Gene Wilder and his wife Karen Boyer at a tennis game Getty Images
Gene Wilder‘s widow, Karen Wilder, has written an emotional essay detailing the late actor’s struggle with Alzheimer’s disease. Gene passed away in August 2016, aged 83.
“I never pictured myself marrying a movie star,” the letter, published by ABC News, reads. “I also never saw myself spending years of my life taking care of one. But I’ve done both. Love was the reason for the first. Alzheimer’s disease, the second.”
In the essay, Karen details how they gradually realised Gene was suffering from Alzheimer’s, beginning when the actor would act uncharacteristically and forget the names of his own movies.
“Unlike other diagnoses, even some cancers, this one offers not even a shred of hope for survival,” she writes. “I watched his disintegration each moment of each day for six years.”
While caring for Gene, Karen reached out to the Alzheimer’s Association, learning that one in three seniors dies with Alzheimer’s or another dementia.
However, the most shocking piece of information was that 40 per cent of Alzheimer’s caregivers die before the patient, according to a study by Stanford Medicine. “Not from disease,” she adds. “But from the sheer physical, spiritual and emotional toll of caring for a loved one with Alzheimer’s.”
Karen said looking after Gene left her with a sense of responsibility, one to raise awareness of Alzheimer’s and help fund further research so others don’t suffer the same fate.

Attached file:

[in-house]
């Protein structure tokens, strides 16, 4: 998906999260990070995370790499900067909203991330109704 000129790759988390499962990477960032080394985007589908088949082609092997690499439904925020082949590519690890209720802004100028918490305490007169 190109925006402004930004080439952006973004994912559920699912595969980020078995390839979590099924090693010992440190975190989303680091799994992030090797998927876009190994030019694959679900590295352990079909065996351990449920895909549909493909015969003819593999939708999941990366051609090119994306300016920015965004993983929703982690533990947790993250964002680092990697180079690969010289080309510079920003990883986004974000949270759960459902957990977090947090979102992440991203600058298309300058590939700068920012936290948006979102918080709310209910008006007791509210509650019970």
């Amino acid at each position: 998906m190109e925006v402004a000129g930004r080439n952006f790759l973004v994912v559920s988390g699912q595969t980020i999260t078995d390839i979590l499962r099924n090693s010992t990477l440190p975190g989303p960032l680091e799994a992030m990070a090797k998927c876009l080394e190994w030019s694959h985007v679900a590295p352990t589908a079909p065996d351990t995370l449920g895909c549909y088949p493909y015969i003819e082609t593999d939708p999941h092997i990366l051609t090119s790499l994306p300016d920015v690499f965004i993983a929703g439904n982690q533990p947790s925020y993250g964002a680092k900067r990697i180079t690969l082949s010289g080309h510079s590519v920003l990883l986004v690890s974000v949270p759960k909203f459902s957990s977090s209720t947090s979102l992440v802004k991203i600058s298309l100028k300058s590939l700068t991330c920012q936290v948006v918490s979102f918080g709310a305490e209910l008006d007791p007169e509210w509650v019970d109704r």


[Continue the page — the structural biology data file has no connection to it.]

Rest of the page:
She points to the Gates Foundation, who have pledged $100 million to Alzheimer’s research, while she’s also allowed the Alzheimer’s Association to use Gene’s portrayal of the character Willy Wonka in their “Pure Imagination Project.”
“It is a strange, sad irony that so often, in the territory of a disease that robs an individual of memory, caregivers are often the forgotten,” Karen concludes. “Without them, those with Alzheimer’s could not get through the day, or die — as my husband did — with dignity, surrounded by love.”
Gene kept his Alzheimer’s illness private during his lifetime, his nephew Jordan Walker-Pearlman saying of the decision: “The decision to wait until this time to disclose his condition wasn’t vanity, but more so that the countless young children that would smile or call out to him ‘there’s Willy Wonka’ would not have to be then exposed to an adult referencing illness or trouble and causing delight to travel to worry, disappointment or confusion. He simply couldn’t bear the idea of one less smile in the world.”